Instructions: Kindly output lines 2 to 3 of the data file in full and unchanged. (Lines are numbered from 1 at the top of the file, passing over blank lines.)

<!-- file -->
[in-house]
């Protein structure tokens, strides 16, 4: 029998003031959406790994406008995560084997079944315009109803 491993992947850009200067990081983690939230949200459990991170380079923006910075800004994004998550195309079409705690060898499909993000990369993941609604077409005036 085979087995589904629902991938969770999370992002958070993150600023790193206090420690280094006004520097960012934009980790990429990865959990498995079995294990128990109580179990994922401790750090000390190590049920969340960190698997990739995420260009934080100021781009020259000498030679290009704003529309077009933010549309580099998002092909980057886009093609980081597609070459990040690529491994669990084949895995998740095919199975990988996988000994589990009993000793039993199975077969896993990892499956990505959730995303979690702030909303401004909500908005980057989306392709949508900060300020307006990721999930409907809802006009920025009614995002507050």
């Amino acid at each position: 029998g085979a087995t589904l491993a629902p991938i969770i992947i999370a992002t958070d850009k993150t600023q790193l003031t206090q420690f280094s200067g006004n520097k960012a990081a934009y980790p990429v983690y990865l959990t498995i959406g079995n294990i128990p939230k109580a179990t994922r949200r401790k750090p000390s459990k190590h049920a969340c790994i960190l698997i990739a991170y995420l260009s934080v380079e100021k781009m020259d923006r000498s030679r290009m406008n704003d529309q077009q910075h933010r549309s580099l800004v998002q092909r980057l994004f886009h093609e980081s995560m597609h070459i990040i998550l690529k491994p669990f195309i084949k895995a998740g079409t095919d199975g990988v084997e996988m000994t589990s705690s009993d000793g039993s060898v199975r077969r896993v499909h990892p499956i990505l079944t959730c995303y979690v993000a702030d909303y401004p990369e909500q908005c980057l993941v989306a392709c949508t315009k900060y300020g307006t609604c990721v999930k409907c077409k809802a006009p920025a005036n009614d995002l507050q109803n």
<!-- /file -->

């Protein structure tokens, strides 16, 4: 029998003031959406790994406008995560084997079944315009109803 491993992947850009200067990081983690939230949200459990991170380079923006910075800004994004998550195309079409705690060898499909993000990369993941609604077409005036 085979087995589904629902991938969770999370992002958070993150600023790193206090420690280094006004520097960012934009980790990429990865959990498995079995294990128990109580179990994922401790750090000390190590049920969340960190698997990739995420260009934080100021781009020259000498030679290009704003529309077009933010549309580099998002092909980057886009093609980081597609070459990040690529491994669990084949895995998740095919199975990988996988000994589990009993000793039993199975077969896993990892499956990505959730995303979690702030909303401004909500908005980057989306392709949508900060300020307006990721999930409907809802006009920025009614995002507050």
């Amino acid at each position: 029998g085979a087995t589904l491993a629902p991938i969770i992947i999370a992002t958070d850009k993150t600023q790193l003031t206090q420690f280094s200067g006004n520097k960012a990081a934009y980790p990429v983690y990865l959990t498995i959406g079995n294990i128990p939230k109580a179990t994922r949200r401790k750090p000390s459990k190590h049920a969340c790994i960190l698997i990739a991170y995420l260009s934080v380079e100021k781009m020259d923006r000498s030679r290009m406008n704003d529309q077009q910075h933010r549309s580099l800004v998002q092909r980057l994004f886009h093609e980081s995560m597609h070459i990040i998550l690529k491994p669990f195309i084949k895995a998740g079409t095919d199975g990988v084997e996988m000994t589990s705690s009993d000793g039993s060898v199975r077969r896993v499909h990892p499956i990505l079944t959730c995303y979690v993000a702030d909303y401004p990369e909500q908005c980057l993941v989306a392709c949508t315009k900060y300020g307006t609604c990721v999930k409907c077409k809802a006009p920025a005036n009614d995002l507050q109803n």